"Typically, the first thing I do when working with a couple on desire challenges is rule out medical causes by referring them to their primary care physician or other provider they are working with," Young shared. "There are times when unmanaged or mismanaged conditions factor into low desire levels. Also, many medications can wreak havoc on keeping desire levels up, such as antidepressants, SSRIs, anti-anxiety, and blood pressure medications, to name a few."
Jeff Bergen/ Getty Images
"Next, I look at the state of the relationship. If there is dissatisfaction in the relationship, then it definitely affects how close and intimate one wants to be to another. There are also plenty of individual factors one can bring into the equation, such as low self-esteem, anxiety, depression, feelings of shame or guilt around one's own sexuality, and external life stressors that can get in the way. I find that life stressors can be a big one for folks, as once you get in the habit of not prioritizing sex, it tends to stick," she added.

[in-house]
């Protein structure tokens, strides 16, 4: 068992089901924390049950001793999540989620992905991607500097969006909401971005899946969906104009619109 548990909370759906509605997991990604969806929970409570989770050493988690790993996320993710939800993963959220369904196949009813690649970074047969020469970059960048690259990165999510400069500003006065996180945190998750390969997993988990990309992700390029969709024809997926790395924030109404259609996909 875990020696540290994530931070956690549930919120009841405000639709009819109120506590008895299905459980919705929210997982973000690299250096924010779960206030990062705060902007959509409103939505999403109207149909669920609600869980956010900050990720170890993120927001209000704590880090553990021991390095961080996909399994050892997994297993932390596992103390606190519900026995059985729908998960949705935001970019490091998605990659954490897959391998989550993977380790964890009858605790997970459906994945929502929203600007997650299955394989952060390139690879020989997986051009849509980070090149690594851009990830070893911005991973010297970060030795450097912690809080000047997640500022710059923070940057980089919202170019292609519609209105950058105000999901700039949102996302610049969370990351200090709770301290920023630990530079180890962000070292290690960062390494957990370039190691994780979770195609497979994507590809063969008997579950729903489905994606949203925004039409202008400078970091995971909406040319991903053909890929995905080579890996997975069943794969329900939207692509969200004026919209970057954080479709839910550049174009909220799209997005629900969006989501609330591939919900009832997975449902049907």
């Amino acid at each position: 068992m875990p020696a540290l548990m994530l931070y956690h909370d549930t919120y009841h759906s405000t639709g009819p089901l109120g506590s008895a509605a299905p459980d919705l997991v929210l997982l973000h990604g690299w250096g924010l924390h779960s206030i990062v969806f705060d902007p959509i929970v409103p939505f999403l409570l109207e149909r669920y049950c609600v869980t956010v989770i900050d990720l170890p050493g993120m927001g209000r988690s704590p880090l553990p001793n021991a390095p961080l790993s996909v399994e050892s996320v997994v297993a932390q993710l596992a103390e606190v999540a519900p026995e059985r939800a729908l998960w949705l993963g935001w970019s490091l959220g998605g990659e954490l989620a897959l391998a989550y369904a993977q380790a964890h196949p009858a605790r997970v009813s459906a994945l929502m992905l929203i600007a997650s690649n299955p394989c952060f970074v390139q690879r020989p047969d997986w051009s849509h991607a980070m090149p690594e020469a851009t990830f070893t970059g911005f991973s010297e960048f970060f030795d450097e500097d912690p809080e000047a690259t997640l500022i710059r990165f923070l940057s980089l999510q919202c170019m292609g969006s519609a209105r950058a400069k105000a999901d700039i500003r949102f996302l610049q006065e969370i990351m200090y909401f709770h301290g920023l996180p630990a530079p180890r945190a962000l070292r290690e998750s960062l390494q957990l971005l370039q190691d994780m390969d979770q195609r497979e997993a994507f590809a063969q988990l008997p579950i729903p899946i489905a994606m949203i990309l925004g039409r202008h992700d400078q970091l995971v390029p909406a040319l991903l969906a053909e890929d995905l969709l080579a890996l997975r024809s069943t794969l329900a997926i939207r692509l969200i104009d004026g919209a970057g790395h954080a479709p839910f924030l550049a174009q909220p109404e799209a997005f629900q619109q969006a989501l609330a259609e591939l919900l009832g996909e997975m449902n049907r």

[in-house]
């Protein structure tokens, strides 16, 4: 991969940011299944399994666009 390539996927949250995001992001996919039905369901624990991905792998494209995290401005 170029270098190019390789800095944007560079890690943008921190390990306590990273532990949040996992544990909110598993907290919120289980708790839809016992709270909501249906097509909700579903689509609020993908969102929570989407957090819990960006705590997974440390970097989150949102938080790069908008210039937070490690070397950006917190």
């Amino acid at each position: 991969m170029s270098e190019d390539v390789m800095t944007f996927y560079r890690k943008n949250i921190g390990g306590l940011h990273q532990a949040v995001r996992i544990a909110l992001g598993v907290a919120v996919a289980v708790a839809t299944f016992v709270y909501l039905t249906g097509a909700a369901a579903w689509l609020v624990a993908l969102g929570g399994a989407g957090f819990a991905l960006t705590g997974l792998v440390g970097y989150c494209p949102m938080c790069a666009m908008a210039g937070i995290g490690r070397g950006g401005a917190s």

Fortunately, there are ways to prevent "bed death." It can involve prioritizing your wants and open communication about sexual needs.
"What tends to be effective for all couples is taking an inventory of how satisfied they are with their sexual behaviors and engagement. Being truthful in this vein can be the start of unlocking inhibitions that can keep you from seeking out and being genuinely vulnerable in intimate spaces," Young explained. "Next, I suggest opening up lines of communication around these truths. When people assume that nothing can be done, hope is lost."
The Myth Of 'Lesbian Bed Death'
The notion of "lesbian bed death" perpetuates a simplistic and inaccurate stereotype about the sexual dynamics within lesbian relationships. Contrary to the myth, the experience of a decline in intimacy is not universal among lesbian couples. The diverse spectrum of relationships among women challenges this oversimplified narrative, emphasizing that the complexities of sexual dynamics extend beyond stereotypical assumptions.